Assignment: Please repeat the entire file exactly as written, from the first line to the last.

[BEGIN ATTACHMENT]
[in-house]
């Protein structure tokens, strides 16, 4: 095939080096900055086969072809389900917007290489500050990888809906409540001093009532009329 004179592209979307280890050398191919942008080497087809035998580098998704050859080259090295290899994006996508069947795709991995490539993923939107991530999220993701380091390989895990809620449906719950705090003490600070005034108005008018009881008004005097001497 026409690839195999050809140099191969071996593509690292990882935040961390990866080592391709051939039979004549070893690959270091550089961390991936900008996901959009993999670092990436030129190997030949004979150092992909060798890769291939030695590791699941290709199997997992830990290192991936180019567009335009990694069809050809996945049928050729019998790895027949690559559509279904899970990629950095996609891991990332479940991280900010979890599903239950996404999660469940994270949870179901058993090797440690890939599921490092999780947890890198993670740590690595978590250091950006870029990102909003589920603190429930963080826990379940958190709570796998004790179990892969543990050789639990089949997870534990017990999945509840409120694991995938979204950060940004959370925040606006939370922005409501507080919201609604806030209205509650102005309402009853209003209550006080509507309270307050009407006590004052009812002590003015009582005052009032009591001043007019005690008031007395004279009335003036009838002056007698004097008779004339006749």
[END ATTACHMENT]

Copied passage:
[in-house]
């Protein structure tokens, strides 16, 4: 095939080096900055086969072809389900917007290489500050990888809906409540001093009532009329 004179592209979307280890050398191919942008080497087809035998580098998704050859080259090295290899994006996508069947795709991995490539993923939107991530999220993701380091390989895990809620449906719950705090003490600070005034108005008018009881008004005097001497 026409690839195999050809140099191969071996593509690292990882935040961390990866080592391709051939039979004549070893690959270091550089961390991936900008996901959009993999670092990436030129190997030949004979150092992909060798890769291939030695590791699941290709199997997992830990290192991936180019567009335009990694069809050809996945049928050729019998790895027949690559559509279904899970990629950095996609891991990332479940991280900010979890599903239950996404999660469940994270949870179901058993090797440690890939599921490092999780947890890198993670740590690595978590250091950006870029990102909003589920603190429930963080826990379940958190709570796998004790179990892969543990050789639990089949997870534990017990999945509840409120694991995938979204950060940004959370925040606006939370922005409501507080919201609604806030209205509650102005309402009853209003209550006080509507309270307050009407006590004052009812002590003015009582005052009032009591001043007019005690008031007395004279009335003036009838002056007698004097008779004339006749």